• Transcripts from every college or university attended. You must print a transcript request form from your CAS account to deliver to the school. You cannot touch the transcripts for CAS. The school must send the transcripts to the CAS.
  • Letters of Recommendation from at least two sources are typically required. Most law schools prefer academic sources. Get to know your professors now. Work on projects with the professor. Take multiple classes with several professors. This gives the professor more material to include in your letter. Give the professors plenty of notice about the letter. The letter of recommendation request must be sent from your CAS account (either print or email). The professor will must send the letter, along with the letter of recommendation form to LSAC. You cannot touch the letter and you should waive your right to review the letter.
  • Personal Statements are probably the most difficult part of the application for students. A faculty member is happy to help you once you have a draft statement. This website has helpful information on starting your statement.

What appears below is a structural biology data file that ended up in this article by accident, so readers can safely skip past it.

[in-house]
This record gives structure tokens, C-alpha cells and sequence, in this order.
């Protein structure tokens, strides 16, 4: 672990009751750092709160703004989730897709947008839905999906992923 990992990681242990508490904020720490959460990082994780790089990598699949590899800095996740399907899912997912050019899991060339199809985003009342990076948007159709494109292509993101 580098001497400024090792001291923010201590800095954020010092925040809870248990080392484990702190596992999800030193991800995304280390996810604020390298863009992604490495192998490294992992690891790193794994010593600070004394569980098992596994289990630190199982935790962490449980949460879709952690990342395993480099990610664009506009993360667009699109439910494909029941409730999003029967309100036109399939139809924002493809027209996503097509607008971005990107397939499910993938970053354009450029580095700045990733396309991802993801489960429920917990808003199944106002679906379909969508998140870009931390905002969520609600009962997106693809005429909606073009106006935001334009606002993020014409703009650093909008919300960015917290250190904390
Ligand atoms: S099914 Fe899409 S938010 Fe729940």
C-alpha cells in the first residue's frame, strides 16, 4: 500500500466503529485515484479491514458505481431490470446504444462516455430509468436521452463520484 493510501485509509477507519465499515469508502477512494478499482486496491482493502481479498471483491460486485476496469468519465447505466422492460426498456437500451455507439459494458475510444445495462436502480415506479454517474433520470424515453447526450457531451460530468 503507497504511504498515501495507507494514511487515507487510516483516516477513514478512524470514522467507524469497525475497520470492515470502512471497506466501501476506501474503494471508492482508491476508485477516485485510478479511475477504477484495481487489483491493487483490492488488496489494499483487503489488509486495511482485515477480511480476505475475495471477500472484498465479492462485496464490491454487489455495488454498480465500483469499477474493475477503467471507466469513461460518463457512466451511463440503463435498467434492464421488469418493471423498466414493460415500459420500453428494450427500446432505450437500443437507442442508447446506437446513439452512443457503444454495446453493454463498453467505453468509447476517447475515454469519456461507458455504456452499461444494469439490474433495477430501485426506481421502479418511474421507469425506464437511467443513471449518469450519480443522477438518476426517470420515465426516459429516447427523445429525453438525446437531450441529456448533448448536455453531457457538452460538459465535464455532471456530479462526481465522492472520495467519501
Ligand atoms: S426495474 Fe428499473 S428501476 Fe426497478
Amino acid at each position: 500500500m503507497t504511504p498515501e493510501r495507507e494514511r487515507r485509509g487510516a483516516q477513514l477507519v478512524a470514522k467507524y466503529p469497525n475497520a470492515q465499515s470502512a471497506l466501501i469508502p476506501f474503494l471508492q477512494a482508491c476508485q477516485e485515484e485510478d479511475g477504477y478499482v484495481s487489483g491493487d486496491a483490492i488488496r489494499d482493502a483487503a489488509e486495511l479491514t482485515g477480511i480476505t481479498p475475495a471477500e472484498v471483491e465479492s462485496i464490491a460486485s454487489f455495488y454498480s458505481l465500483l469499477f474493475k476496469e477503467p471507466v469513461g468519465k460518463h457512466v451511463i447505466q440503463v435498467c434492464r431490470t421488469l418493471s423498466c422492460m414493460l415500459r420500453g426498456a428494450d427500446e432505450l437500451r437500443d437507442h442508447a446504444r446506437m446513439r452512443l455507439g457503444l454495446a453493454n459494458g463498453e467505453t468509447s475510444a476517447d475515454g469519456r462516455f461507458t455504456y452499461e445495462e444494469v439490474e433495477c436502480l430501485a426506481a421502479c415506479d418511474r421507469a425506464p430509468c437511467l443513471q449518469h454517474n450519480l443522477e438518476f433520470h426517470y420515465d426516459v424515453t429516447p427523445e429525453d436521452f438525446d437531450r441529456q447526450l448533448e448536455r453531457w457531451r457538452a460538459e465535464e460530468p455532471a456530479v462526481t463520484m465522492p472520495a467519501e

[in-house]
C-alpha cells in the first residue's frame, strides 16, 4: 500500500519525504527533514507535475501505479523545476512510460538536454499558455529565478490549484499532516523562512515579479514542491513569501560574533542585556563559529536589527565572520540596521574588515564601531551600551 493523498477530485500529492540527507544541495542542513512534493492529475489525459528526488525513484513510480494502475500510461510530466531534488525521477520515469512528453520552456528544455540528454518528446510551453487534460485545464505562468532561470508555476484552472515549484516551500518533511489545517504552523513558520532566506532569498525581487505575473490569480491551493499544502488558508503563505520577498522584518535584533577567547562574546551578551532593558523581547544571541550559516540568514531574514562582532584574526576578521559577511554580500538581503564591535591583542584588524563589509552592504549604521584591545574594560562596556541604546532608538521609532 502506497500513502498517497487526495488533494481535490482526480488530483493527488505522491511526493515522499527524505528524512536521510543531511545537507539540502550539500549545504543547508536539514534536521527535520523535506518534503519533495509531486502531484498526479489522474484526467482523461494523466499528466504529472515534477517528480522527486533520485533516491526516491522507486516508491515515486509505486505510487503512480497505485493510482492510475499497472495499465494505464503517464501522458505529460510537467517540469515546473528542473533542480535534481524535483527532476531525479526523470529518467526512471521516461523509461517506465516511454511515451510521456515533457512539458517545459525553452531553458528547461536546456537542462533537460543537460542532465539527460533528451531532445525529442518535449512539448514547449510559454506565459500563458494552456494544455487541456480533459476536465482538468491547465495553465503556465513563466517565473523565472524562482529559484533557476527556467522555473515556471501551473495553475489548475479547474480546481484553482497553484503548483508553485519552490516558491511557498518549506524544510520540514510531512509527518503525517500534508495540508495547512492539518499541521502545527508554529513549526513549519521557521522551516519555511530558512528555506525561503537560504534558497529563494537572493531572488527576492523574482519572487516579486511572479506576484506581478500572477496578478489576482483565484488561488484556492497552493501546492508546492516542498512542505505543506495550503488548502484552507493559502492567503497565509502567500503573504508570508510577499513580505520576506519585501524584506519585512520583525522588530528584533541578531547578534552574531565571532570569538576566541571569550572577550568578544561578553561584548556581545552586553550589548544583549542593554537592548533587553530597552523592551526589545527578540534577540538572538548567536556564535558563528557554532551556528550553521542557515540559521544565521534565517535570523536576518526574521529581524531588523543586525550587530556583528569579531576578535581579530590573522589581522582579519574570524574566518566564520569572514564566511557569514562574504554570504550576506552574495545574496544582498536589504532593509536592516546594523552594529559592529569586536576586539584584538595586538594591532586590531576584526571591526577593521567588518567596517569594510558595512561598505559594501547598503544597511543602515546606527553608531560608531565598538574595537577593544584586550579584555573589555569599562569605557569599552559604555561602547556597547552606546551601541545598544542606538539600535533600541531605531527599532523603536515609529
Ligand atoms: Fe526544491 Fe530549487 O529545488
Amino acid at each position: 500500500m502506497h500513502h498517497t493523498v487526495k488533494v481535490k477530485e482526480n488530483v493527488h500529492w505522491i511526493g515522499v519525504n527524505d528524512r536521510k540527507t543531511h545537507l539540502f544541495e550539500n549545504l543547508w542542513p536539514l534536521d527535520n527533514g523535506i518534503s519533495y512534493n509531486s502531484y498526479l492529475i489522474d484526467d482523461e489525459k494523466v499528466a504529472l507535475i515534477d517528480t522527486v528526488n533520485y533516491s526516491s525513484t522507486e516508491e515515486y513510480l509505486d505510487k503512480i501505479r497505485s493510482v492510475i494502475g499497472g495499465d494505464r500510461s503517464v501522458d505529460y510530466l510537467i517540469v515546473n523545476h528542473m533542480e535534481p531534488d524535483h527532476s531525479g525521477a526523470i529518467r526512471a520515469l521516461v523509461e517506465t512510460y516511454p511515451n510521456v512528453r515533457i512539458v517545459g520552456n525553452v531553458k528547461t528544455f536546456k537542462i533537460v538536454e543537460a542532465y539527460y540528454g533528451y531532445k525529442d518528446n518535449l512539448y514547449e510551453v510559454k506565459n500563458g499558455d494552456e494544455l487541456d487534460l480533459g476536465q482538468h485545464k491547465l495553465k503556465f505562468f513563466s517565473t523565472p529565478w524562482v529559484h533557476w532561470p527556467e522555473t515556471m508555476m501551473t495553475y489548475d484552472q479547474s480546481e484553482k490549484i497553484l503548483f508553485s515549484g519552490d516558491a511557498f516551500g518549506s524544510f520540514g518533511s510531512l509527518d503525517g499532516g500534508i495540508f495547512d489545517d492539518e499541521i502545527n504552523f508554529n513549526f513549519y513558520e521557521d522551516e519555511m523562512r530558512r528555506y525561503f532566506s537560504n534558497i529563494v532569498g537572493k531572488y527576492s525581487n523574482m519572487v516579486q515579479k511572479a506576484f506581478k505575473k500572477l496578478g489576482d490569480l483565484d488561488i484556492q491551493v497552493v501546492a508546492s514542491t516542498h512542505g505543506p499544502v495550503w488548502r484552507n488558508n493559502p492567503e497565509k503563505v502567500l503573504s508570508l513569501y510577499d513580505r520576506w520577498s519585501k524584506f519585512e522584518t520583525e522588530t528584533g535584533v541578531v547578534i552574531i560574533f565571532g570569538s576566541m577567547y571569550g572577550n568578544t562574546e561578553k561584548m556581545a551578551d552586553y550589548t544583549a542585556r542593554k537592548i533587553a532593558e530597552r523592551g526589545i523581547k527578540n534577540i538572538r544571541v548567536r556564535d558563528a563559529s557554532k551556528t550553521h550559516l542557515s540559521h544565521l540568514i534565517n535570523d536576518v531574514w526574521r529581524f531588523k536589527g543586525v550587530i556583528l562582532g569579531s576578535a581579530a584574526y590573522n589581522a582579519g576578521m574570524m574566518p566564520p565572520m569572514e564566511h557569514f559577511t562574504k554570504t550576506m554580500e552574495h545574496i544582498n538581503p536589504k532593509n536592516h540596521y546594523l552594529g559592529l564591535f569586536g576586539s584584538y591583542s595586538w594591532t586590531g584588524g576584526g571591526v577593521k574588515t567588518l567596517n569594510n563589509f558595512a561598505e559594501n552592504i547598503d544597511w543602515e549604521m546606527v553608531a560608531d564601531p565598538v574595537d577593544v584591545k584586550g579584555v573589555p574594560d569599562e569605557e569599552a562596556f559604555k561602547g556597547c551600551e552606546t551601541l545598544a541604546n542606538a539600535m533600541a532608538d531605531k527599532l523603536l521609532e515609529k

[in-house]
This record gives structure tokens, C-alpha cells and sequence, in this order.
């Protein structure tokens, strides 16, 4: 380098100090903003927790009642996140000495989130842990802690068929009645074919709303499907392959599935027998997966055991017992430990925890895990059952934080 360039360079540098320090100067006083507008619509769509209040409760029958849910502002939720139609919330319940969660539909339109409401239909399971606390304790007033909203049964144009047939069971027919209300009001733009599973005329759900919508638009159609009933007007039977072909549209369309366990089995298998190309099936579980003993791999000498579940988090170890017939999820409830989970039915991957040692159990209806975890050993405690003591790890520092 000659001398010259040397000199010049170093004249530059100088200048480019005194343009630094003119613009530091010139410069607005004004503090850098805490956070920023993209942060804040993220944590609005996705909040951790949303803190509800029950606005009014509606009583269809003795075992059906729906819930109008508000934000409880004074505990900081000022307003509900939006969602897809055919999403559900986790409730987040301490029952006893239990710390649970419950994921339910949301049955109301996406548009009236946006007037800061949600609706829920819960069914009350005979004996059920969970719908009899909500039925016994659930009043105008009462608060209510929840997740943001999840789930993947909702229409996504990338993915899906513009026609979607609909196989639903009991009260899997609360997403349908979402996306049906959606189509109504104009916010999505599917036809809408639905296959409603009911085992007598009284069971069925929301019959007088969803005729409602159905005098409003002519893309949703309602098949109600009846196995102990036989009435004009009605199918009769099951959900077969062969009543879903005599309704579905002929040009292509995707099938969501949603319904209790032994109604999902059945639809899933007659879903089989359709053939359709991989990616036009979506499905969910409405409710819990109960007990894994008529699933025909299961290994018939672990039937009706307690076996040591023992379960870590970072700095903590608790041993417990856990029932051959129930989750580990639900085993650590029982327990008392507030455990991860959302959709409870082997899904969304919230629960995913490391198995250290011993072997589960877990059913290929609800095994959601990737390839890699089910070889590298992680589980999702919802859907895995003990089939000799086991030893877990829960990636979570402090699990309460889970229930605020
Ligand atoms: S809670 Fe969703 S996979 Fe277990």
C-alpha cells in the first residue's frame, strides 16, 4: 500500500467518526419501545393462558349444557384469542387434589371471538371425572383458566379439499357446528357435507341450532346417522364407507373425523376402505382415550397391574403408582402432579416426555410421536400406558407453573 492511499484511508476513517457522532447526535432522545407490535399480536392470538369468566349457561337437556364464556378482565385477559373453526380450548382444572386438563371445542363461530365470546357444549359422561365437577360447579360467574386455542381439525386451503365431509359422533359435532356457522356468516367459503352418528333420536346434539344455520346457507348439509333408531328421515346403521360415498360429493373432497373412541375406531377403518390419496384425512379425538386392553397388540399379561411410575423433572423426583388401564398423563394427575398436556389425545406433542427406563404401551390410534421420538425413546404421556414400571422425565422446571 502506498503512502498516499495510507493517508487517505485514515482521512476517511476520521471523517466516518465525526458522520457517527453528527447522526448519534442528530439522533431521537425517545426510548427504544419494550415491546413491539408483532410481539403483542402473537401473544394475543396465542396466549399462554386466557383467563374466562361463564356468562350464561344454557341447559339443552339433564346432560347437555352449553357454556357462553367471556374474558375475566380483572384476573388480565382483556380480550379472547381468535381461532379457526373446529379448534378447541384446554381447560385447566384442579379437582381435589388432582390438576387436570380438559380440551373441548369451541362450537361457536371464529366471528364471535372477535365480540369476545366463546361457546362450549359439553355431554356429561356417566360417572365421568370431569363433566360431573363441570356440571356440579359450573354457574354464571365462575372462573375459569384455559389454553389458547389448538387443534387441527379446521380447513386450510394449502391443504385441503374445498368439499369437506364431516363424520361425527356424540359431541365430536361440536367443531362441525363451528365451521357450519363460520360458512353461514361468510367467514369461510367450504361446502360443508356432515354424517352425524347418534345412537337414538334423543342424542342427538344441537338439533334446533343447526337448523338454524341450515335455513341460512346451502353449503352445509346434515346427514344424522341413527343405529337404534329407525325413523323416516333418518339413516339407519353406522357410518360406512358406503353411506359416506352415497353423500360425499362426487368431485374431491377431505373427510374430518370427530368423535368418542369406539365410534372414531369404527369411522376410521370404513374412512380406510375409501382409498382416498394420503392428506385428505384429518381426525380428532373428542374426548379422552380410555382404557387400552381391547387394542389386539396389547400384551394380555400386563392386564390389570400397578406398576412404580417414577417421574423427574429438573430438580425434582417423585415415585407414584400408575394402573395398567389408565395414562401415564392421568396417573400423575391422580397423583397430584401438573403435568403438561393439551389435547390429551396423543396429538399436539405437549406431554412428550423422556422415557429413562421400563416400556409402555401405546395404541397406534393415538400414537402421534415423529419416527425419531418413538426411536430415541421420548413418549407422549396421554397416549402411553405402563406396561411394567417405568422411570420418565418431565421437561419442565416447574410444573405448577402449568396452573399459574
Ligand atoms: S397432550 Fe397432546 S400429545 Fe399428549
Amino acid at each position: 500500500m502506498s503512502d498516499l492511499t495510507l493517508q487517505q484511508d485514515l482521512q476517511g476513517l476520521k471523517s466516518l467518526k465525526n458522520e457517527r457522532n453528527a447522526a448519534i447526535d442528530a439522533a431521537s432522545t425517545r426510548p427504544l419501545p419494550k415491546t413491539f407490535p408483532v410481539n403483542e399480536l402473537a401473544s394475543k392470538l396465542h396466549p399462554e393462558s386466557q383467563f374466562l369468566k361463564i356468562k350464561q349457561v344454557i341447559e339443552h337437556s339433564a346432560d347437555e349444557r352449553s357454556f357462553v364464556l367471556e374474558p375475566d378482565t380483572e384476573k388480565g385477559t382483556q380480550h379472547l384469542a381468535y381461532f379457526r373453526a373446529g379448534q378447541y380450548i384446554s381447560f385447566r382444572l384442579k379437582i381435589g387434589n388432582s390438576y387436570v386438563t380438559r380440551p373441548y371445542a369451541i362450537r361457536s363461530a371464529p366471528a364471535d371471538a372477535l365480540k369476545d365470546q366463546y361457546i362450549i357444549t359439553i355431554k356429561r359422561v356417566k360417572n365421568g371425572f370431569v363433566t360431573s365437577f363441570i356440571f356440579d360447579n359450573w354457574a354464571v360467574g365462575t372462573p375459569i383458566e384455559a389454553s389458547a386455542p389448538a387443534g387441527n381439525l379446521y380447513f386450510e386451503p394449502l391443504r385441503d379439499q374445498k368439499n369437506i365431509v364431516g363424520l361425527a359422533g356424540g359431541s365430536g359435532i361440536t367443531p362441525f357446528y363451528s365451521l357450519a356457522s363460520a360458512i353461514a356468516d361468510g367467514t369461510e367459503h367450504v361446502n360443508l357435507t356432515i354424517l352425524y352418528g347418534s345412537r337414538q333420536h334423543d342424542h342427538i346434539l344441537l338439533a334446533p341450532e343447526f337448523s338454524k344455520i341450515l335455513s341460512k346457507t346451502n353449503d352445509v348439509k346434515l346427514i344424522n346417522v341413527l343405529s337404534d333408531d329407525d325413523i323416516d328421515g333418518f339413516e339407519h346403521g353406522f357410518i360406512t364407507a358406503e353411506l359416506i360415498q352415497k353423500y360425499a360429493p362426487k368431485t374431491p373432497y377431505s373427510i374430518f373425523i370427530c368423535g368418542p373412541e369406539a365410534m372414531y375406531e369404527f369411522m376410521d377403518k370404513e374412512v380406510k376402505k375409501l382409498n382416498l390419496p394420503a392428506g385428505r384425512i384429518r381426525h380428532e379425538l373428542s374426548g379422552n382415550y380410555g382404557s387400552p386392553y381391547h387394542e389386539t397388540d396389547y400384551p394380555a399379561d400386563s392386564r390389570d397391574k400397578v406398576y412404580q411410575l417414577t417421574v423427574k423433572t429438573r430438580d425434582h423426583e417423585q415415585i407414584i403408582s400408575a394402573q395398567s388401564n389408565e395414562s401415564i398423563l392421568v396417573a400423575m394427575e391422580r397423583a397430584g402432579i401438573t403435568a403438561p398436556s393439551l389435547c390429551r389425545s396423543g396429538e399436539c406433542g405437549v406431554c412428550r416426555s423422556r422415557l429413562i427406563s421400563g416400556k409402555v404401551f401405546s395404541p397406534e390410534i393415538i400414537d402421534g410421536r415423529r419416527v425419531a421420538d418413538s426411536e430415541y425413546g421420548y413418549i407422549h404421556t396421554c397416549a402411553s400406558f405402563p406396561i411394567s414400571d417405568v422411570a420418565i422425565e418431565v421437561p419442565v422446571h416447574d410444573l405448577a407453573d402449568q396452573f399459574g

Addendum. If you have a low GPA or LSAT score, you may want to consider adding a short addendum to your application. Keep this information to the point. A faculty member is available to help with your addendum.
View the Official Guide to law school from LSAC. You can search for schools using GPA and LSAT scores, geographical area and other search criteria. Review 509 Disclosures at each law school. This information is required by the ABA and is available on every law school website. The information includes application rates, GPA range, LSAT range, scholarship information, cost and bar passage rates.
  • Merit Based Scholarships - based on LSAT, GPA, Personal Statement, Letters of Recommendation. Offered on a rolling basis by most law schools.